To make a business case for quantum computing that justifies the risk of investment, first understand what quantum computing is and then define hardware and software options and metrics for success.
Some players are racing to reach quantum supremacy, when a quantum computer is used to solve a theoretical problem that a classical computer cannot, according to Brian Hopkins, VP and principal analyst at Forrester, in an interview with CIO Dive. But first they need a quantum computer.
There are two general classes of quantum computers, according to Hopkins:
Scalable, universal computers: Understand and execute logic like a classical computer, error-corrected, can solve a lot of problems without having to be specialized
Specialized computers: Use quantum annealing for domain-specific optimization problems
Error correction produces stable, fault-tolerant qubits and is a crucial component for universal computers because physical qubits destabilize quickly, though experts generally agree such a computer is at least a decade away. Specialized computers look to get around the demands of error correction, Hopkins said.
Some questions persist on whether the industry can reach error-corrected technology. Right now researchers can error correct a handful of qubits, but the type of quantum computing that would be used to break something like encryption schemes could require thousands, if not millions, he said.
Microsoft, Intel and Google are working on universal, scalable quantum computers. Microsoft is a "dark horse" in the space, according to Hopkins, hinging its bets on topological qubits that it believes will achieve error correction before IBM or Google.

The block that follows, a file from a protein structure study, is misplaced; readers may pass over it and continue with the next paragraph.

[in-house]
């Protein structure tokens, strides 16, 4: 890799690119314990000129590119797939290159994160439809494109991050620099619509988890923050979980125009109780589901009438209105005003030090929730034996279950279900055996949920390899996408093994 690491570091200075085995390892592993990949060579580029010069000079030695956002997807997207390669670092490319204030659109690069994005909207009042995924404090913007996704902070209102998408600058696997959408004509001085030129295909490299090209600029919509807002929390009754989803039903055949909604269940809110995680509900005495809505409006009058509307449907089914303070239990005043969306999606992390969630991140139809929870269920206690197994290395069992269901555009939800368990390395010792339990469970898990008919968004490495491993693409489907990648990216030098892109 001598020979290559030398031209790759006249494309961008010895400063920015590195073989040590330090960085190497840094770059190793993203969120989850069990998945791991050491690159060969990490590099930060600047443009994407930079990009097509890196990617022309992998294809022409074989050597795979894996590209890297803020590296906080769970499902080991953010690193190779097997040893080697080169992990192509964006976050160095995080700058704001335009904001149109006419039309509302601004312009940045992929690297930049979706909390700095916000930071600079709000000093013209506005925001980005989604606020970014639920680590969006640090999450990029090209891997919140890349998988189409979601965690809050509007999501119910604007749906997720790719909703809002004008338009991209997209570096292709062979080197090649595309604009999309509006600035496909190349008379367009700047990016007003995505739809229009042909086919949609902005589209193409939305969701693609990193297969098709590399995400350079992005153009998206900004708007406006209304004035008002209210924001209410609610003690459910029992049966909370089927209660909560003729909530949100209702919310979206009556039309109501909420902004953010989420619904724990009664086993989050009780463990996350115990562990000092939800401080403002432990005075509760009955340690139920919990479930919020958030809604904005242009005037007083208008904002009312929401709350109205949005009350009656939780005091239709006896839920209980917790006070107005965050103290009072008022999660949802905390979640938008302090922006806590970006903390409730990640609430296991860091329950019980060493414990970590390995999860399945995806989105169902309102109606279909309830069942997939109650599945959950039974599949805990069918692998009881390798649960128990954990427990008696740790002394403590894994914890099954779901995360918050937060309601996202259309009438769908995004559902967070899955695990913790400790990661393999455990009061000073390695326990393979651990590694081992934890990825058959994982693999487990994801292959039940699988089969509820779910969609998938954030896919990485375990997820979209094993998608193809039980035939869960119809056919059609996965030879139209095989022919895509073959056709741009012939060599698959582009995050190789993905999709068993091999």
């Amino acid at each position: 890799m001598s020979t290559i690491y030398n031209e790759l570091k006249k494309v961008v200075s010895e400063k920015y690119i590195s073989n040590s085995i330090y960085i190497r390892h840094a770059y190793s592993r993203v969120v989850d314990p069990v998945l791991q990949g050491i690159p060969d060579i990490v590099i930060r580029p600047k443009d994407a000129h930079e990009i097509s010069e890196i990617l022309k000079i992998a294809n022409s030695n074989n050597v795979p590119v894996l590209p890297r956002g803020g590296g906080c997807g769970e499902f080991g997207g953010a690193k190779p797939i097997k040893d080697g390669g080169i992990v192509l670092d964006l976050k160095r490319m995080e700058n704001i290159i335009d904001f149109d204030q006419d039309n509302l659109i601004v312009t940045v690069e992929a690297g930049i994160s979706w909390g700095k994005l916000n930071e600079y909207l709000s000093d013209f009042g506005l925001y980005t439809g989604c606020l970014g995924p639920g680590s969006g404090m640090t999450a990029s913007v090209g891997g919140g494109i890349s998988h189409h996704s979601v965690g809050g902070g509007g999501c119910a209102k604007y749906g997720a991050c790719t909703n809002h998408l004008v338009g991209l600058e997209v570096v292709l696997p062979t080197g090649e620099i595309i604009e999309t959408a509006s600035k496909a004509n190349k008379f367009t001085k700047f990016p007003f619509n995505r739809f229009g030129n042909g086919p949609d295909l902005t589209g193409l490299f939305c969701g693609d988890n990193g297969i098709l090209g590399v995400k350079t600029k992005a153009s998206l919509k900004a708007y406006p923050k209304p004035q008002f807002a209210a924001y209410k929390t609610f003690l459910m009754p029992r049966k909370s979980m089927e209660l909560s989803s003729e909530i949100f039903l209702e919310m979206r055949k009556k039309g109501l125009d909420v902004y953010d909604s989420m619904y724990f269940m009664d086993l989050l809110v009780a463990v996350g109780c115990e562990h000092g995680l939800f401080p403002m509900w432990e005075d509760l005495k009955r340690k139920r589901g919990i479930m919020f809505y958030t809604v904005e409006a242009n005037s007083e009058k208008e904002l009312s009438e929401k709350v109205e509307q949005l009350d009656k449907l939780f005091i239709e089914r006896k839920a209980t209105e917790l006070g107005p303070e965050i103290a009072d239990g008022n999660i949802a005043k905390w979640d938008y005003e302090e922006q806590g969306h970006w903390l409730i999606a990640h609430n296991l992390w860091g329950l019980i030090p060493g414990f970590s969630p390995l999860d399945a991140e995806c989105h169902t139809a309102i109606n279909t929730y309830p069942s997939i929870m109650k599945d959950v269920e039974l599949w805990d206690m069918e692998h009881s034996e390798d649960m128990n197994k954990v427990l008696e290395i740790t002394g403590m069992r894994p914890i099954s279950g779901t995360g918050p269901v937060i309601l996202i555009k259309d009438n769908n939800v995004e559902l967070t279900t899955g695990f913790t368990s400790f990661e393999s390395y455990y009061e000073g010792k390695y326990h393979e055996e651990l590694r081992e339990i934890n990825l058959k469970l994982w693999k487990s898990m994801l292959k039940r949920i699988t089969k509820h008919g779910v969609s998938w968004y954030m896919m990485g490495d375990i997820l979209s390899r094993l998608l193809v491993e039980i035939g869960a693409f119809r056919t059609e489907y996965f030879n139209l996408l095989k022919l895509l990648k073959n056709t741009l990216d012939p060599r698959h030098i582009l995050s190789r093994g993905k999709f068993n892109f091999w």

But Microsoft has yet to produce a working quantum computer, and until it has one with a few qubits, the scaling challenge has to wait.
Intel has been working on two kinds of qubits: superconducting and spin qubits, and the latter appears more likely to scale to larger numbers in the long term, according to Jim Clarke, director of quantum hardware at Intel, in an interview with CIO Dive.
The company will eventually settle on one type of qubit — though perhaps a different one than it is working on now, depending on if a more promising alternative arises.
Teamwork makes the dream work
Just like blockchain, quantum technology is surrounded by a lot of hype, which can work to the detriment of the technology's development.
With the hope that a pot of gold waits around the corner for whoever finds it first, companies have been focusing more on internal work than industrywide collaboration, according to Clarke. But anything at least a decade out from fruition should beget more teamwork.
In the current environment, collaboration is "probably not happening to the extent that it needs to happen, perhaps to the extent that the progression of quantum computing would be a little bit slower than if there was wide collaboration among industry and academia," Clarke said.
And with companies working on different architectures and qubits, finding common ground can also be a challenge.
Focusing on higher architectures or on common challenges and applications could help industry, academia and government overcome the gaps — because it would be a missed opportunity not to collaborate more in the coming years, he said.